For my project, I need to assess if a certain factor X leads to a CAPM-Anomaly. First, I sorted the monthly stock return (sample size: 500+ observations) according to the X factor in 10 decile portfolios ("DP"). Afterwards, I performed for each decile portfolio a linear regression to evaluate if each alpha is significantly different from zero. The linear Regression for the i-th decile portfolio is: $$R_{i,t}-R^f_t = \alpha_i + \beta_i(R^m_t-R^f_t)+ \epsilon_{i,t}$$

Since I'm dealing with a time serie, I will adjust for heteroskedasticity and autocorrelation with the Newey-West (1987) correlation corrector with 6 lags.

Results: The decile portfolios DP1, DP2 have significant negative alphas and DP8, DP9, DP10 a significant positive alpha. However, I would primarily be interested if/not all alphas are jointly equal to zero. I already saw posts that discussed the GRS-Test proposed by Gibbons, Ross, and Shanken (1989) but this test has the major drawback that it assumes normally distributed uncorrelated homoskedastic error terms. Somebody mentioned a test with the Chi-Squared-Distribution but didn't elaborate what the assumptions were let alone how to perform it in R.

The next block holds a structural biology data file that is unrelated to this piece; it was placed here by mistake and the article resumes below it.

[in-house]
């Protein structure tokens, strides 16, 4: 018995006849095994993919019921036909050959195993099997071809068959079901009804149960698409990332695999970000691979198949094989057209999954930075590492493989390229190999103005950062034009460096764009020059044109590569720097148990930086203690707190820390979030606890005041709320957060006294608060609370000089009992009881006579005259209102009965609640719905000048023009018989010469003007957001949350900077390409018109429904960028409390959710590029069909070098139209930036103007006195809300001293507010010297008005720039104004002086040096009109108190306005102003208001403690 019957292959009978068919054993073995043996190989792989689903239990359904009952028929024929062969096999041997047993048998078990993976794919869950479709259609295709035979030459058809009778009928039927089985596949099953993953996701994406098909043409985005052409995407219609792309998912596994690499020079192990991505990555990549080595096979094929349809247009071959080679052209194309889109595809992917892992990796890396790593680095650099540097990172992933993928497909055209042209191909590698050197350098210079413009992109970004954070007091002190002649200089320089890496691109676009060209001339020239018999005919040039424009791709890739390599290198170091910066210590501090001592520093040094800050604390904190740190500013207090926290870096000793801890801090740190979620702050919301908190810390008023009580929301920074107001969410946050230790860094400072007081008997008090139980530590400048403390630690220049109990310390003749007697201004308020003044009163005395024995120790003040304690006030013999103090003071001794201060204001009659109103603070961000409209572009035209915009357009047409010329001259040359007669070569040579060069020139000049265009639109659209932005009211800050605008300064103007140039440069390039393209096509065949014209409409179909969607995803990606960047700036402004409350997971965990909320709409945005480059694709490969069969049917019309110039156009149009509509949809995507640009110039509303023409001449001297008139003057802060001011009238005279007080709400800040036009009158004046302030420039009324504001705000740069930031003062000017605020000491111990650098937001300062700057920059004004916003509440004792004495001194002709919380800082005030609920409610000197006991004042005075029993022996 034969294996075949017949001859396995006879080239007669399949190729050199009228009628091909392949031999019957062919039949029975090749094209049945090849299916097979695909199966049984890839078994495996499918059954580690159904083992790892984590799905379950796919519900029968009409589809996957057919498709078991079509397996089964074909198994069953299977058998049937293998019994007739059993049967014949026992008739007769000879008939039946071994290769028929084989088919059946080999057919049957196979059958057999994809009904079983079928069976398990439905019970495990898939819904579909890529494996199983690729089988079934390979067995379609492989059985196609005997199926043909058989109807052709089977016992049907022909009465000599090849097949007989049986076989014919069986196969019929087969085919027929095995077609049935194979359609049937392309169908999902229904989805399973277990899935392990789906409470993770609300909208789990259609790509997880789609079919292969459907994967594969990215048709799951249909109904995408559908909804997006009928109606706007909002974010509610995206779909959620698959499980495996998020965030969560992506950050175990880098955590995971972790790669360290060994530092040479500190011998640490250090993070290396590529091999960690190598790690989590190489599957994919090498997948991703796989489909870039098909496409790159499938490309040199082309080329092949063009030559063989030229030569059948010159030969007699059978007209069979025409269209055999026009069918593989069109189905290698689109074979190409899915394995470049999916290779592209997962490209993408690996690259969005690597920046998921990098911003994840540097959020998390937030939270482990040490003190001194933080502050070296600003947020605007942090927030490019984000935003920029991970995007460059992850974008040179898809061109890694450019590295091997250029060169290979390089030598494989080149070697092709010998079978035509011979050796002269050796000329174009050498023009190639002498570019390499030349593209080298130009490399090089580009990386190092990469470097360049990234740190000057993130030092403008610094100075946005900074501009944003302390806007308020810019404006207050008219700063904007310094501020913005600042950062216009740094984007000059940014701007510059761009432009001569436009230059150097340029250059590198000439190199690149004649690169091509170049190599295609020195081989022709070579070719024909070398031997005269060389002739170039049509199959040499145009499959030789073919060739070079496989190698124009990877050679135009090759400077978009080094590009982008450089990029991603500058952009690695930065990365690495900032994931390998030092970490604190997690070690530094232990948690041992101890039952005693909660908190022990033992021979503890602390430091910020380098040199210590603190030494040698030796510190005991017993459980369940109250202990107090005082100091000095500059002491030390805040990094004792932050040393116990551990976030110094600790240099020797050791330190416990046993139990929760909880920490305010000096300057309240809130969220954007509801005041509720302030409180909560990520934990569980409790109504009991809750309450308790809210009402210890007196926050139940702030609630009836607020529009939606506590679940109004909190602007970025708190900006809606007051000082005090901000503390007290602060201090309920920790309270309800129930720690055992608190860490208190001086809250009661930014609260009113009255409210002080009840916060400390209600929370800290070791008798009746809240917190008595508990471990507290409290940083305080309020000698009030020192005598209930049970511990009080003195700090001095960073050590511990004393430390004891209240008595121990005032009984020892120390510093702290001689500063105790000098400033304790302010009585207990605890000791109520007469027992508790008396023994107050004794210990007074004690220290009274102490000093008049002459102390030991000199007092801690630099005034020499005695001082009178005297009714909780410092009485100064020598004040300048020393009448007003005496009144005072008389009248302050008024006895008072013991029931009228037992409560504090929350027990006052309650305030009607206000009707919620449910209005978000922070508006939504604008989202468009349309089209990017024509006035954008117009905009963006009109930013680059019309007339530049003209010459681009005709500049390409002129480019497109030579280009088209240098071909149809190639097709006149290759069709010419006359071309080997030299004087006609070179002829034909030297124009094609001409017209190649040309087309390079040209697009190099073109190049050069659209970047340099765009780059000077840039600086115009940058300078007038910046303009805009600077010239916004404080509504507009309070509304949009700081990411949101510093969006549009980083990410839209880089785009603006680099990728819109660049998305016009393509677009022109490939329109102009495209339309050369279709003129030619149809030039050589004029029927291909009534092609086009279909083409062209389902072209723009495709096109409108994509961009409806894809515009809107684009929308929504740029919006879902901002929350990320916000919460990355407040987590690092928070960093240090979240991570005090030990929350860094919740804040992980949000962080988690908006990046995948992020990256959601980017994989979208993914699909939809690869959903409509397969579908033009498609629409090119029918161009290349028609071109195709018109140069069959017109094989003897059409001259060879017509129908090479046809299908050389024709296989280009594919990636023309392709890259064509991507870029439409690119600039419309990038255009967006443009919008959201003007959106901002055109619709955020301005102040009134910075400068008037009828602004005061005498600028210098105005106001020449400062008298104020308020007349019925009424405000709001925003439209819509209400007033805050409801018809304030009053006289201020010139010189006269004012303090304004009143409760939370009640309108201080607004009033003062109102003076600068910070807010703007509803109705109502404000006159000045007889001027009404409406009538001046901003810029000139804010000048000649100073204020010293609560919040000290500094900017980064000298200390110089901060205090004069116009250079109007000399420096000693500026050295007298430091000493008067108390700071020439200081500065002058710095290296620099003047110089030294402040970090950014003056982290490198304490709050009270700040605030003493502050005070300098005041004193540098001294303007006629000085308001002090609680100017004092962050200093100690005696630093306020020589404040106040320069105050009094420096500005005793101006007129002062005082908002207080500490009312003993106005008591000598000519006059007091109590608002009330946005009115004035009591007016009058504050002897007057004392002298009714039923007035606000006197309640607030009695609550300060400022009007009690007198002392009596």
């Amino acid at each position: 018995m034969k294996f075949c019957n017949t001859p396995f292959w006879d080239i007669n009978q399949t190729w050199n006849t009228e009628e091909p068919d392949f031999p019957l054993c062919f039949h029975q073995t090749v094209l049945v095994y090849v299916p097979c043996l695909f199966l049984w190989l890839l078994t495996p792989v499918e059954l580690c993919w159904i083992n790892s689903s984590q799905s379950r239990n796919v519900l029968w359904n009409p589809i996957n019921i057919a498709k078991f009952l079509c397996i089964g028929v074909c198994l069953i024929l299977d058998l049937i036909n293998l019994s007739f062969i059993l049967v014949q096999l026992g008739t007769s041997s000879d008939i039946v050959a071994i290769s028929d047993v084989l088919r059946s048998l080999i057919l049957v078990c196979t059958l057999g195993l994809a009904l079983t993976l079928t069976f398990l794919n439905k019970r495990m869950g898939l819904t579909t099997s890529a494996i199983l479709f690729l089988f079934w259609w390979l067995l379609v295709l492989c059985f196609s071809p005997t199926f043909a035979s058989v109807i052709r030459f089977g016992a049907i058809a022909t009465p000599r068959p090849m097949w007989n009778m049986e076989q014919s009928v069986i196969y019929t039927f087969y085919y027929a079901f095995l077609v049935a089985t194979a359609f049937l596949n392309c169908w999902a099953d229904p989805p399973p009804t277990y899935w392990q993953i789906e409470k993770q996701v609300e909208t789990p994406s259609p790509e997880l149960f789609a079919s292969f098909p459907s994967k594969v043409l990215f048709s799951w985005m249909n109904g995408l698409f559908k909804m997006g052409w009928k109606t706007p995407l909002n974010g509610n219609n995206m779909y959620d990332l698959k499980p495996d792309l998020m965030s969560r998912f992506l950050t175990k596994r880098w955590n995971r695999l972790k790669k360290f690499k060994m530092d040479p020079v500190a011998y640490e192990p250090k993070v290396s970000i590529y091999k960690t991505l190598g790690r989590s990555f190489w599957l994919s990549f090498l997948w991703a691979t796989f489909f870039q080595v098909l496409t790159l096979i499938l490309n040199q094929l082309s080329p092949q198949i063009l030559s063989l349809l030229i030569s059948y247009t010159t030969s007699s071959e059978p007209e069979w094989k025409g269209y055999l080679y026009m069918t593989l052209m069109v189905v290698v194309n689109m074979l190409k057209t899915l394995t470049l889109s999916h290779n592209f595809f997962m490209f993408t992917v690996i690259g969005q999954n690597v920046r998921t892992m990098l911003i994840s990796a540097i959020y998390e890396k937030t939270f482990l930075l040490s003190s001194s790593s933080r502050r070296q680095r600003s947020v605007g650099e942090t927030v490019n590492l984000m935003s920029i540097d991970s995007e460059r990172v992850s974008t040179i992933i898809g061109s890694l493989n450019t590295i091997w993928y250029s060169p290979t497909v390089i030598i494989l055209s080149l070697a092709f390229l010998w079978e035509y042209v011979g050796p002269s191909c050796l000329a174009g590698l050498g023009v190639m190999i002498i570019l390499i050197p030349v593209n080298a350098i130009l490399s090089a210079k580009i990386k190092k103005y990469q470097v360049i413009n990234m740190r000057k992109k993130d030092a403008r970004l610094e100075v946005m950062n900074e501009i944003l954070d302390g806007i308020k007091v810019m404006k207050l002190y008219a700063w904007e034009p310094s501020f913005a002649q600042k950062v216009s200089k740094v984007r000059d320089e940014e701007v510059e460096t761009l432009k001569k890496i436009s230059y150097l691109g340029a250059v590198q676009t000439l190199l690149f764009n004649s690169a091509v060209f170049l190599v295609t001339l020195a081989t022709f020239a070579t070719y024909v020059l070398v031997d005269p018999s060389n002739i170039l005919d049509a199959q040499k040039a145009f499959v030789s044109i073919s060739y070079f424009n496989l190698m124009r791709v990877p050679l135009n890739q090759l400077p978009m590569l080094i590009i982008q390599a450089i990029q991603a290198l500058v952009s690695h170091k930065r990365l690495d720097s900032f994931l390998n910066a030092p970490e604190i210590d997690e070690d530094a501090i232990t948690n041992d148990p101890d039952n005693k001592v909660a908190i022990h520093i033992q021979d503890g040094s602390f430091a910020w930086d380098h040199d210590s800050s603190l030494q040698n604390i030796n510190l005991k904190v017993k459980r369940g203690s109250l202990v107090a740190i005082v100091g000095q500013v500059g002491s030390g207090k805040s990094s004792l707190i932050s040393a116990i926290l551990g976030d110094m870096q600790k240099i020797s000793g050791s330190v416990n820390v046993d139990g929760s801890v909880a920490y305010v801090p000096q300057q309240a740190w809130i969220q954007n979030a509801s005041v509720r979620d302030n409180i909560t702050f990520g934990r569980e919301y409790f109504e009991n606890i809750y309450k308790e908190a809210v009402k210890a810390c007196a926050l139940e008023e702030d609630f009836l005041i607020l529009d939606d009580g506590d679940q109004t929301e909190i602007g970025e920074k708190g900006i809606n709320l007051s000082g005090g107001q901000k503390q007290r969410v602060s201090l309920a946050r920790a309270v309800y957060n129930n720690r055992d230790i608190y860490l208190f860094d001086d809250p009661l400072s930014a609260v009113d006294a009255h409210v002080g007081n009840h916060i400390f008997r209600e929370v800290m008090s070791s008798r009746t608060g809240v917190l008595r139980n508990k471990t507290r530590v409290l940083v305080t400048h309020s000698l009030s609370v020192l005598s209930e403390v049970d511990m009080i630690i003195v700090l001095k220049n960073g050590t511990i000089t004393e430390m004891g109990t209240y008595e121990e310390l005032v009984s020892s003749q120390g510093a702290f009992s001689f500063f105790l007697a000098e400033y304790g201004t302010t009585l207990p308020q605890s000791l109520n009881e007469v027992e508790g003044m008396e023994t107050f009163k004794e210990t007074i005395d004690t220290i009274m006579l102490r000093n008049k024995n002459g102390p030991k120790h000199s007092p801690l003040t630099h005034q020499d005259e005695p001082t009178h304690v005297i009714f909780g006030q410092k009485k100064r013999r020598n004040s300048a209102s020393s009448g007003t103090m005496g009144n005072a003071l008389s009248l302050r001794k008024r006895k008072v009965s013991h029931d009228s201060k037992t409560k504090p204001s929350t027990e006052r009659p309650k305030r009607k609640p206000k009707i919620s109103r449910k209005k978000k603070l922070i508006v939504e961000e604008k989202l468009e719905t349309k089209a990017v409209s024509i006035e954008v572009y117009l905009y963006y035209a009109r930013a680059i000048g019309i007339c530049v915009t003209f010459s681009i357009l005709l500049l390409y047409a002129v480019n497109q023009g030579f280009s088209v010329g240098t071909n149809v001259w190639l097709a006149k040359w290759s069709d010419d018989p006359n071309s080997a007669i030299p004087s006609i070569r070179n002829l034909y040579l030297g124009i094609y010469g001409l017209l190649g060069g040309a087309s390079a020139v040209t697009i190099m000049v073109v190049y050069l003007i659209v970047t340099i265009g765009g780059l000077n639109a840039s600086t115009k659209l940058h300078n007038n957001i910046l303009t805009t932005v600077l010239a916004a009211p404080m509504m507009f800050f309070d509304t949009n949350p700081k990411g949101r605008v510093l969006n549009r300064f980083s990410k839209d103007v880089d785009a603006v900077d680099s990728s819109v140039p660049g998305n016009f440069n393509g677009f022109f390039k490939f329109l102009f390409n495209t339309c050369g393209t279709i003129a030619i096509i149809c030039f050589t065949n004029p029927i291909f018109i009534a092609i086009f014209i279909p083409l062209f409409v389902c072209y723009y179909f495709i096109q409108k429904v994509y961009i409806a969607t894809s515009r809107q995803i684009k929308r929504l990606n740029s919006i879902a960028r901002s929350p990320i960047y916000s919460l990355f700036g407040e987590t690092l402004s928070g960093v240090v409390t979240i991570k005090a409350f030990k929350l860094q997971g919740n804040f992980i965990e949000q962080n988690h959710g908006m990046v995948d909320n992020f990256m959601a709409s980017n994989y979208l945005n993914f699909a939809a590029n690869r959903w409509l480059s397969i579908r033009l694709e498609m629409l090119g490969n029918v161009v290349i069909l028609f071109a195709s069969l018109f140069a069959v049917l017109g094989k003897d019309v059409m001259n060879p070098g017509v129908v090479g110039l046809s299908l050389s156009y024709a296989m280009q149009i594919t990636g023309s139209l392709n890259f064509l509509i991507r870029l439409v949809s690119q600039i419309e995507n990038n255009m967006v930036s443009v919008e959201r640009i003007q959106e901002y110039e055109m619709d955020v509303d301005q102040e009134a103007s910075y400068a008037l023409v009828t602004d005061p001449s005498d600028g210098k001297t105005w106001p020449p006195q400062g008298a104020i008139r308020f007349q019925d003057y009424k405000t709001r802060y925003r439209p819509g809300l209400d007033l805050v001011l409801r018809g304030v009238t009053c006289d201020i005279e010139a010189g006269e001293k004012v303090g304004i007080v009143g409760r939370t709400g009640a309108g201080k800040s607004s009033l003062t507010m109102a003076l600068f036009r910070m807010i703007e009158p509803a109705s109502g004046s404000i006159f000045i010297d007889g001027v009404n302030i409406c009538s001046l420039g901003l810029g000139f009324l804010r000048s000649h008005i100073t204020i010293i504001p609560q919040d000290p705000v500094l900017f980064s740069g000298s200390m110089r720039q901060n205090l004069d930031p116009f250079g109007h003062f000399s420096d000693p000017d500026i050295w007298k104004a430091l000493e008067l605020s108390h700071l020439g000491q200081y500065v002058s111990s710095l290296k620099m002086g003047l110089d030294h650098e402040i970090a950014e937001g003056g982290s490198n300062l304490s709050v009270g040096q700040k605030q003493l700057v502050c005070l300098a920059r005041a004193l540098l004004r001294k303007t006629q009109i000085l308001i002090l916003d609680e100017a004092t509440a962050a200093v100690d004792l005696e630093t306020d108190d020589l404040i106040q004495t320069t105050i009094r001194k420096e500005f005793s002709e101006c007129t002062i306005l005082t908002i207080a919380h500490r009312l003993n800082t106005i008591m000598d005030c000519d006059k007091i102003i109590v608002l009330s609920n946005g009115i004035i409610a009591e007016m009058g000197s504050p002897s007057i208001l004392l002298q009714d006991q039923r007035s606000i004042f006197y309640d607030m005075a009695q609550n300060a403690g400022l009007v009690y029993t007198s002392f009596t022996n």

I would be so grateful if somebody would know a less restrictive test for evaluating if all alphas are jointly equal to zero. Specifically, I would be interested in the underlying assumptions of the test (preferably with a source) as well as the concrete code in R (if it doesn't causes too much inconvenience) :D

Here is the code which I have so far (for the first decile portfolio DP1)


#Performing Linear Regression
L1 <- lm(DP1 ~ MktRf, data = DATA)

#Building NeweyWest Covariance Corrector
NW_VCOV_L1 <- NeweyWest(L1, lag = 6, prewhite = F, adjust = T)

#Performing Covariance Test
coeftest(L1, vcov = NW_VCOV_L1)

which yields following Output

t test of coefficients:

               Estimate  Std. Error t value  Pr(>|t|)    
(Intercept) -0.00327902  0.00068035 -4.8196 1.799e-06 ***
MktRf        0.92165566  0.02334994 39.4714 < 2.2e-16 ***
Signif. codes:  0 ‘***’ 0.001 ‘**’ 0.01 ‘*’ 0.05 ‘.’ 0.1 ‘ ’ 1
  • 1
    $\begingroup$ Have you seen the excellent answers by @Matthew Gunn, here and here? $\endgroup$
    – Kevin
    Commented Apr 18, 2021 at 12:12


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